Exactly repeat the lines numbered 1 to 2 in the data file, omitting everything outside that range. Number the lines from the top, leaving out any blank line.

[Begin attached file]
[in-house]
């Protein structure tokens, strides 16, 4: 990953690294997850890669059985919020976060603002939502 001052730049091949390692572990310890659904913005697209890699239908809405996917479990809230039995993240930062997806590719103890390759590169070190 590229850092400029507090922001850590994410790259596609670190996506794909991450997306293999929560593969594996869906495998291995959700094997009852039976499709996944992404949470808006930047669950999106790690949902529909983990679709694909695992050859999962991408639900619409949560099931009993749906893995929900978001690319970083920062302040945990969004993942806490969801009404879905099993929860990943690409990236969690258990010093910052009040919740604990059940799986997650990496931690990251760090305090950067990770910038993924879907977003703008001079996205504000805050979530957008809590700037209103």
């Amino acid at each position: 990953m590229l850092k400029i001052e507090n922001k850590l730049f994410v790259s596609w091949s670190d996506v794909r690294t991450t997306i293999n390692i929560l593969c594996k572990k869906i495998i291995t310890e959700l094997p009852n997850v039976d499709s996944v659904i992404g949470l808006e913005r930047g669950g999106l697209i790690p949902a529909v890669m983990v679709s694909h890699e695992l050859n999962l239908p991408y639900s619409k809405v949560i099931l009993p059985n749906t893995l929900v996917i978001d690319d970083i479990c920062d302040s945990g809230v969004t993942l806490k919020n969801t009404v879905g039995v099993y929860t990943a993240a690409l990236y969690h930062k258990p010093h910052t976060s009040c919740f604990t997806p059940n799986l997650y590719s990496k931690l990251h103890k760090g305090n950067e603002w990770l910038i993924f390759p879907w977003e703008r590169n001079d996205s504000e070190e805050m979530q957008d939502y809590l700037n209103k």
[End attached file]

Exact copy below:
[in-house]
């Protein structure tokens, strides 16, 4: 990953690294997850890669059985919020976060603002939502 001052730049091949390692572990310890659904913005697209890699239908809405996917479990809230039995993240930062997806590719103890390759590169070190 590229850092400029507090922001850590994410790259596609670190996506794909991450997306293999929560593969594996869906495998291995959700094997009852039976499709996944992404949470808006930047669950999106790690949902529909983990679709694909695992050859999962991408639900619409949560099931009993749906893995929900978001690319970083920062302040945990969004993942806490969801009404879905099993929860990943690409990236969690258990010093910052009040919740604990059940799986997650990496931690990251760090305090950067990770910038993924879907977003703008001079996205504000805050979530957008809590700037209103």